WOMB StudyTransfusion requirements after postpartum hemorrhage: a randomized controlled trial
In acute anemia, the triggers for red blood cell (RBC) transfusion are controversial. We performed a randomized controlled trial to determine whether expectant management was non-inferior to RBC transfusion in postpartum patients with acute anemia. We compared physical fatigue at day three postpartum and physical complications during follow-up.
Between May 2004 and February 2011 we enrolled 521 patients with anemia (Hb 4.8-7.9g/dL) after postpartum hemorrhage (PPH), without severe anemic complaints. We randomly assigned 259 patients to RBC transfusion and 262 to expectant management. Four hundred fifteen patients refused randomization but were willing to complete questionnaires. Primary outcome was physical fatigue (Multidimensional Fatigue Inventory, scale 4-20, 20 represents maximal fatigue) three days postpartum. Health related quality of life was assessed at five time points until six weeks postpartum. Physical complications and transfusion reactions were recorded.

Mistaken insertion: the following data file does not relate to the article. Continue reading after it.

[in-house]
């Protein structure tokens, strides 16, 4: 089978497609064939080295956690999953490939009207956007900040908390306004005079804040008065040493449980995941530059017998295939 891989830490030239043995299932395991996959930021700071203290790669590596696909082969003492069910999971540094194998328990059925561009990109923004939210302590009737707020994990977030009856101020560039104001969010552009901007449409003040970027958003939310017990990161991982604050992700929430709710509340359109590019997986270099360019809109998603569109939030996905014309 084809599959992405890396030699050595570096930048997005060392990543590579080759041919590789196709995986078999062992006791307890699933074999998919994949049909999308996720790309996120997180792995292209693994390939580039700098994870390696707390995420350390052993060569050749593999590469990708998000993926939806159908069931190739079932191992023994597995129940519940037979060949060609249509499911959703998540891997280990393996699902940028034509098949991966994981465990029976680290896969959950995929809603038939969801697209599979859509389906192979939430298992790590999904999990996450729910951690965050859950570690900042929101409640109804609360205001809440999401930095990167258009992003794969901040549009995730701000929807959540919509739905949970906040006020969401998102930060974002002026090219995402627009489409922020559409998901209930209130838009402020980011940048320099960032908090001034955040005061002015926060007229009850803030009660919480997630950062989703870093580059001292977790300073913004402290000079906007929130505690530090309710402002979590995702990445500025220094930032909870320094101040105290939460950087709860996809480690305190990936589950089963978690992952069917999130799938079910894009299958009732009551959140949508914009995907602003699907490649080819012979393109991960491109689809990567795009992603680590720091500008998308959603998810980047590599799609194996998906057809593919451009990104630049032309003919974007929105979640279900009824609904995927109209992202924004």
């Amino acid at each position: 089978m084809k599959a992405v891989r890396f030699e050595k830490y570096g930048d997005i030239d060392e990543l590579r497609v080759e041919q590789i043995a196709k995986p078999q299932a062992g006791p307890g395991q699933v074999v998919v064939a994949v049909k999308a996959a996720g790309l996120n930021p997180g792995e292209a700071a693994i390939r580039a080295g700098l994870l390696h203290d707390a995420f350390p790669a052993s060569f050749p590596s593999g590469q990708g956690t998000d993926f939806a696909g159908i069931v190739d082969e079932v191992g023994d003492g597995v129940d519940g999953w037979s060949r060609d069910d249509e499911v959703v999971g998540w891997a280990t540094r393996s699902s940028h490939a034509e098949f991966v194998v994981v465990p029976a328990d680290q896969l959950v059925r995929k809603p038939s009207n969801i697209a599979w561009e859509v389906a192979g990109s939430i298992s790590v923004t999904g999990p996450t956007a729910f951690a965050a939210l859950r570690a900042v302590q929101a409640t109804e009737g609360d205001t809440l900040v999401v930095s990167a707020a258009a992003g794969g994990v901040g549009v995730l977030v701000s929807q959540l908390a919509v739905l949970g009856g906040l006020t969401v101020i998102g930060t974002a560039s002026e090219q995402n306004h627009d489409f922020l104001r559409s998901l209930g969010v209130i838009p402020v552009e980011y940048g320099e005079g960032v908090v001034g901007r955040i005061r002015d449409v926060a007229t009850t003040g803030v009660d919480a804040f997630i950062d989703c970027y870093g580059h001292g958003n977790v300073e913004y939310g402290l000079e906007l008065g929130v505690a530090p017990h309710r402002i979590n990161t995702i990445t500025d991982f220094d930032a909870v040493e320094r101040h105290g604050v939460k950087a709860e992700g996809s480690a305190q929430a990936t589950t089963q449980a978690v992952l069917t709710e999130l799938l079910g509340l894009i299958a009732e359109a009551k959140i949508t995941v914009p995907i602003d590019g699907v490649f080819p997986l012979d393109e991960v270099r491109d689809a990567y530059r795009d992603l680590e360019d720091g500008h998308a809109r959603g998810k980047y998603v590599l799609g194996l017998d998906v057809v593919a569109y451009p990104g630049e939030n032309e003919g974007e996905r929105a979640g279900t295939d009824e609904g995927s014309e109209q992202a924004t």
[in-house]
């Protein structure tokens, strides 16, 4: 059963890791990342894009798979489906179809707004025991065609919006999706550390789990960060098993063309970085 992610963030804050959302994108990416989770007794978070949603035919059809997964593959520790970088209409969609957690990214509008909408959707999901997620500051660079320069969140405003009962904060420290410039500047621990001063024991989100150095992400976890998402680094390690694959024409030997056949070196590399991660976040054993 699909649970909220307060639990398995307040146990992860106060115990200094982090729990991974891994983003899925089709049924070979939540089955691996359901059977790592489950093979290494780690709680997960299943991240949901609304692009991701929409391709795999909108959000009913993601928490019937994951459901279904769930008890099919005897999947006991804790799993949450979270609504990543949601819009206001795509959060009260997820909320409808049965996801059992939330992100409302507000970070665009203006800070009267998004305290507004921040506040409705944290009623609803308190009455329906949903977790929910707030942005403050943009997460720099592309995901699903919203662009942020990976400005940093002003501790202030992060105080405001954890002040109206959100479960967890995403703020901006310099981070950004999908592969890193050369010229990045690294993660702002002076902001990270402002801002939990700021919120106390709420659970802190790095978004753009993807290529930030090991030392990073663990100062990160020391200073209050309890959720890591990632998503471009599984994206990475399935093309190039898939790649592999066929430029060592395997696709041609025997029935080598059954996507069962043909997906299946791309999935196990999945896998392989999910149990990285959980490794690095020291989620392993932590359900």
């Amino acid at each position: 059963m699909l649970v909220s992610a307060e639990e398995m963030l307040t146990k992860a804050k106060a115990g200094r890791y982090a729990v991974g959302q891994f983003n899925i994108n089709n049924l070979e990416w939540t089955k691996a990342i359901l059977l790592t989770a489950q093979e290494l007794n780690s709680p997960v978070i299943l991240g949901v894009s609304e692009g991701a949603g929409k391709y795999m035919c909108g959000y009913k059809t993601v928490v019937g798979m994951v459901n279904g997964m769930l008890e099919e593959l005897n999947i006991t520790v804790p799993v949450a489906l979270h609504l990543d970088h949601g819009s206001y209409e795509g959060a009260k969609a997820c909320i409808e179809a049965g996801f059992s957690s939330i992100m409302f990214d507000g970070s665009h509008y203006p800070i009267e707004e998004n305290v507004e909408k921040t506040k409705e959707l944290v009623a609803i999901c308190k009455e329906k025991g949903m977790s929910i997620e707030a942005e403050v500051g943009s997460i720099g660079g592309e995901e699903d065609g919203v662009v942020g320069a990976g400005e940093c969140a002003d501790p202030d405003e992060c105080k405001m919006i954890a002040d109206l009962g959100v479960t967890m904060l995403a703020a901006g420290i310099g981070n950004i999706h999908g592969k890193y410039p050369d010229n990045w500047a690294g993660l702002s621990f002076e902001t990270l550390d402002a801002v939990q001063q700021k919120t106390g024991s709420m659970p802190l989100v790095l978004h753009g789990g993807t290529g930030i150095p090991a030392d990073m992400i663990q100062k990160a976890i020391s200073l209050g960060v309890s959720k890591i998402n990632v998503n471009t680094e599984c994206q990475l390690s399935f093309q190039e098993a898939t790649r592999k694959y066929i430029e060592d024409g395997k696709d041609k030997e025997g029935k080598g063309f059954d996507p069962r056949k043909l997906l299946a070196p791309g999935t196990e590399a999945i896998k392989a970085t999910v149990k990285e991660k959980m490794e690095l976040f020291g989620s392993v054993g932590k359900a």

A median of two units of RBCs was transfused in the RBC transfusion group and none in the expectant management group. Mean physical fatigue at day three postpartum, adjusted for baseline value and mode of delivery, was 0.8 higher in patients randomized to expectant management (95% CI: 0.1-1.5, P = 0.024) and the maximal difference was 1.06 one week postpartum. Transfusion reactions occurred only in the RBC transfusion arm group (1%). Physical complications were comparable between study groups.
In patients with acute anemia after PPH, the rise in Hb concentration by RBC transfusion only slightly improves physical fatigue and should therefore not be applied routinely in women with anemia after PPH.
Study design: RCT
Study population: 521
Study endpoint: non inferiority study
- JJ Duvekot
- DJ van Rhenen
EMC dept. of Obstetrics and Gynecology
Dept. of Transfusion Medicine Sanquin Rotterdam